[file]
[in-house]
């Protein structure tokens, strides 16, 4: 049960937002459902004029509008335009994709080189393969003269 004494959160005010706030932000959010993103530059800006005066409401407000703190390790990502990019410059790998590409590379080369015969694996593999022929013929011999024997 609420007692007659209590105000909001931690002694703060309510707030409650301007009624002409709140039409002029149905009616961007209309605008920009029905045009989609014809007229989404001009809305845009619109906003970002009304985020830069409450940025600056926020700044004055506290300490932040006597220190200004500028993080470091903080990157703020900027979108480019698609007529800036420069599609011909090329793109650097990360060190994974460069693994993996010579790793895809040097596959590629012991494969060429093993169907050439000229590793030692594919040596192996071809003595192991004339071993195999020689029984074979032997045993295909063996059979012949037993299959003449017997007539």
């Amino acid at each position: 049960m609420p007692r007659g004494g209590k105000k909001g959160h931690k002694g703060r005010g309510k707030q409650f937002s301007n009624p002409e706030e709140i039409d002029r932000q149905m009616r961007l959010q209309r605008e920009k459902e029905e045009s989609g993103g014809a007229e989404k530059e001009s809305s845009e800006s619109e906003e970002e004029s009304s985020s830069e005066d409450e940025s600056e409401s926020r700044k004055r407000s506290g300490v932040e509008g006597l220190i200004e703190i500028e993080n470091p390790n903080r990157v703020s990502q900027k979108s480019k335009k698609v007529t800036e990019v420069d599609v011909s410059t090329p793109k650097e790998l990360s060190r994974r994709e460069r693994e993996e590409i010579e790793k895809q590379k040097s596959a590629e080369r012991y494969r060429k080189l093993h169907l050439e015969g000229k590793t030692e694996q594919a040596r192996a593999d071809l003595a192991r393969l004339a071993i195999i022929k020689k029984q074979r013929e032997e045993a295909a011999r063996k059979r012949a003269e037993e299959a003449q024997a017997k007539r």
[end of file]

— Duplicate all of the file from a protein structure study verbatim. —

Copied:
[in-house]
């Protein structure tokens, strides 16, 4: 049960937002459902004029509008335009994709080189393969003269 004494959160005010706030932000959010993103530059800006005066409401407000703190390790990502990019410059790998590409590379080369015969694996593999022929013929011999024997 609420007692007659209590105000909001931690002694703060309510707030409650301007009624002409709140039409002029149905009616961007209309605008920009029905045009989609014809007229989404001009809305845009619109906003970002009304985020830069409450940025600056926020700044004055506290300490932040006597220190200004500028993080470091903080990157703020900027979108480019698609007529800036420069599609011909090329793109650097990360060190994974460069693994993996010579790793895809040097596959590629012991494969060429093993169907050439000229590793030692594919040596192996071809003595192991004339071993195999020689029984074979032997045993295909063996059979012949037993299959003449017997007539």
């Amino acid at each position: 049960m609420p007692r007659g004494g209590k105000k909001g959160h931690k002694g703060r005010g309510k707030q409650f937002s301007n009624p002409e706030e709140i039409d002029r932000q149905m009616r961007l959010q209309r605008e920009k459902e029905e045009s989609g993103g014809a007229e989404k530059e001009s809305s845009e800006s619109e906003e970002e004029s009304s985020s830069e005066d409450e940025s600056e409401s926020r700044k004055r407000s506290g300490v932040e509008g006597l220190i200004e703190i500028e993080n470091p390790n903080r990157v703020s990502q900027k979108s480019k335009k698609v007529t800036e990019v420069d599609v011909s410059t090329p793109k650097e790998l990360s060190r994974r994709e460069r693994e993996e590409i010579e790793k895809q590379k040097s596959a590629e080369r012991y494969r060429k080189l093993h169907l050439e015969g000229k590793t030692e694996q594919a040596r192996a593999d071809l003595a192991r393969l004339a071993i195999i022929k020689k029984q074979r013929e032997e045993a295909a011999r063996k059979r012949a003269e037993e299959a003449q024997a017997k007539r």